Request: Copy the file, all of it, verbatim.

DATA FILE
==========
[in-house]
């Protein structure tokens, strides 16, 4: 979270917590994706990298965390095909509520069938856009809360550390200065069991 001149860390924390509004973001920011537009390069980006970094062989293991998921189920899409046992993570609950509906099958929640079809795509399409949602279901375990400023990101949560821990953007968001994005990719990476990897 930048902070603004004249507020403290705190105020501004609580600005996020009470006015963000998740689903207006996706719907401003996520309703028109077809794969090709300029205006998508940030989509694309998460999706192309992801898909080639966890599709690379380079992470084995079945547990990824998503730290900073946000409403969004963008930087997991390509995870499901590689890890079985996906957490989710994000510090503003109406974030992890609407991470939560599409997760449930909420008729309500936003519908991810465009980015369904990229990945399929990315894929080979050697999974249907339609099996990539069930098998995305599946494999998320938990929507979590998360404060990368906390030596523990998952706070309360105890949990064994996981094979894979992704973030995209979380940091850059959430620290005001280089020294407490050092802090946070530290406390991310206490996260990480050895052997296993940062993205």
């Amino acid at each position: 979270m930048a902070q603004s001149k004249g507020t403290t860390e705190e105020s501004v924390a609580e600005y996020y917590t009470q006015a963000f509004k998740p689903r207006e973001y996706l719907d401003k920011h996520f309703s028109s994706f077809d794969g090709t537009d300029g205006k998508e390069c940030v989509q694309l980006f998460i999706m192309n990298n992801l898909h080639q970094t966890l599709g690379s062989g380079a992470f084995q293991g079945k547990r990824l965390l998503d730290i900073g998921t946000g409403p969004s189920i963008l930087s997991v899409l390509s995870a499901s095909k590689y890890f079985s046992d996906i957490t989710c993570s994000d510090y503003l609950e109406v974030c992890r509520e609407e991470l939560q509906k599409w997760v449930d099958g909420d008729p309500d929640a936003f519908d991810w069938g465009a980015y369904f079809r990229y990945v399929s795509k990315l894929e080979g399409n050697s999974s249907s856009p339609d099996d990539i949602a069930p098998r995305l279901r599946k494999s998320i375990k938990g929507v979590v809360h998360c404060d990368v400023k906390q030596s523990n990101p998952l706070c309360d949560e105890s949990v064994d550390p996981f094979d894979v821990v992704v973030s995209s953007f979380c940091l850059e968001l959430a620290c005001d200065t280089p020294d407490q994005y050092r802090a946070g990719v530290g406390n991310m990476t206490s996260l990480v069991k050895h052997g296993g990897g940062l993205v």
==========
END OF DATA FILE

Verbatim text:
[in-house]
């Protein structure tokens, strides 16, 4: 979270917590994706990298965390095909509520069938856009809360550390200065069991 001149860390924390509004973001920011537009390069980006970094062989293991998921189920899409046992993570609950509906099958929640079809795509399409949602279901375990400023990101949560821990953007968001994005990719990476990897 930048902070603004004249507020403290705190105020501004609580600005996020009470006015963000998740689903207006996706719907401003996520309703028109077809794969090709300029205006998508940030989509694309998460999706192309992801898909080639966890599709690379380079992470084995079945547990990824998503730290900073946000409403969004963008930087997991390509995870499901590689890890079985996906957490989710994000510090503003109406974030992890609407991470939560599409997760449930909420008729309500936003519908991810465009980015369904990229990945399929990315894929080979050697999974249907339609099996990539069930098998995305599946494999998320938990929507979590998360404060990368906390030596523990998952706070309360105890949990064994996981094979894979992704973030995209979380940091850059959430620290005001280089020294407490050092802090946070530290406390991310206490996260990480050895052997296993940062993205």
């Amino acid at each position: 979270m930048a902070q603004s001149k004249g507020t403290t860390e705190e105020s501004v924390a609580e600005y996020y917590t009470q006015a963000f509004k998740p689903r207006e973001y996706l719907d401003k920011h996520f309703s028109s994706f077809d794969g090709t537009d300029g205006k998508e390069c940030v989509q694309l980006f998460i999706m192309n990298n992801l898909h080639q970094t966890l599709g690379s062989g380079a992470f084995q293991g079945k547990r990824l965390l998503d730290i900073g998921t946000g409403p969004s189920i963008l930087s997991v899409l390509s995870a499901s095909k590689y890890f079985s046992d996906i957490t989710c993570s994000d510090y503003l609950e109406v974030c992890r509520e609407e991470l939560q509906k599409w997760v449930d099958g909420d008729p309500d929640a936003f519908d991810w069938g465009a980015y369904f079809r990229y990945v399929s795509k990315l894929e080979g399409n050697s999974s249907s856009p339609d099996d990539i949602a069930p098998r995305l279901r599946k494999s998320i375990k938990g929507v979590v809360h998360c404060d990368v400023k906390q030596s523990n990101p998952l706070c309360d949560e105890s949990v064994d550390p996981f094979d894979v821990v992704v973030s995209s953007f979380c940091l850059e968001l959430a620290c005001d200065t280089p020294d407490q994005y050092r802090a946070g990719v530290g406390n991310m990476t206490s996260l990480v069991k050895h052997g296993g990897g940062l993205v």